The Terabytes called a time out, freezing the clock and Andrew headed to the huddle. Coach Harding began to speak.
“Listen, boys, 40 seconds left. We can’t screw this up. I’m calling a 23-counter backside reverse. Let’s win this game. Go home showing Atlanta what’s what. Y’all ready?”
“We ready!” the team shouted. The trepidation could be felt throughout the stadium.
Andrew lined up behind the line for what he hoped would be the game winning play. That’s when he noticed a slight shift in the defensive lines structure. That’s it, he thought. He needed to call an audible into a 42 counter. He spoke in his mic to the coach and informed him of the plans. Andrew called the new play change, allowed for his teammates to shift, and snapped the ball. He handed it off to the running back and thought his job was complete. And that was when he saw him. The hulking lineman: Jameson Rawlins. He tackled the running back so hard that Andrew was sure he was concussed. The football flew through the air and the Terabytes lineman grabbed it. Rawlins zoomed towards the end-zone. 40 yards to a touchdown with two seconds left on the clock. The CyberStalkers were finished. 18-20 final score. The CyberStalkers lost. Andrew lost.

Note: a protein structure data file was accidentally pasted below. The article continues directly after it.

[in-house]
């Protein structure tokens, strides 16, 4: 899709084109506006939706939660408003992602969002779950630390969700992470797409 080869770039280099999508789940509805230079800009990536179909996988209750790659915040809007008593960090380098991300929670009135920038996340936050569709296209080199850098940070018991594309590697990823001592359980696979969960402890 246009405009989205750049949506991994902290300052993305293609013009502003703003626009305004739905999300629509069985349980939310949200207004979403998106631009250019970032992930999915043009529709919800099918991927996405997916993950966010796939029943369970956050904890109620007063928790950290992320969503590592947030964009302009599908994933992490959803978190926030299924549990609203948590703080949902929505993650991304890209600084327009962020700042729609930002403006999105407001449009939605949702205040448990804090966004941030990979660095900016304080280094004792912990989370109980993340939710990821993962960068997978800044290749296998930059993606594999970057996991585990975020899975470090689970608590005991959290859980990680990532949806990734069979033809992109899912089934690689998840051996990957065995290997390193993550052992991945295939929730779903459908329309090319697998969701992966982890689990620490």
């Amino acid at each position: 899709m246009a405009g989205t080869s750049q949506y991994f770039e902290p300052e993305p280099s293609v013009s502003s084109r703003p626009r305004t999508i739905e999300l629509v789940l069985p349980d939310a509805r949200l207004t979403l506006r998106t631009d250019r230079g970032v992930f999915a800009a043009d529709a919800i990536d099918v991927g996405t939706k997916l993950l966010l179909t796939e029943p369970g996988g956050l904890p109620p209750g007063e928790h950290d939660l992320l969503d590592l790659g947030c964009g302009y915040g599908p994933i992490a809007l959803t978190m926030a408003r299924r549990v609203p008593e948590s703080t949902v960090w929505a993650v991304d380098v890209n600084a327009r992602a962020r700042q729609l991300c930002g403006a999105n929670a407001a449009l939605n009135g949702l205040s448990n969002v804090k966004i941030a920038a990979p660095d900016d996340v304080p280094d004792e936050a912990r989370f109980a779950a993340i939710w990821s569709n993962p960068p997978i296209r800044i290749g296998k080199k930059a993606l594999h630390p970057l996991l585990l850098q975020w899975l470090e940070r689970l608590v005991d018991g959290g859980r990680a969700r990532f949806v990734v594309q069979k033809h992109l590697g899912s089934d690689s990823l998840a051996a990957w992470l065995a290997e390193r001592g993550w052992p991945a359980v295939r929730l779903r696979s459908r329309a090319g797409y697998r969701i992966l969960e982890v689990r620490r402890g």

“This is a fucking disgrace!” Andrew yelled to no one in particular. He snatched his helmet off and threw it to the ground. And that’s when he saw him. Jameson Rawlins. Widely celebrated lineman in the league, and also, the guy that ruined Andrew’s win.
Andrew went barreling towards Rawlins. The stadium became silent to Andrew. He tackled Rawlins, taking him down to the ground and began a flurry of punches. Teeth flew from Rawlins’ mouth, blood ran down his face, and he was unresponsive. His face was swollen, and by all measurements, Rawlins was dead.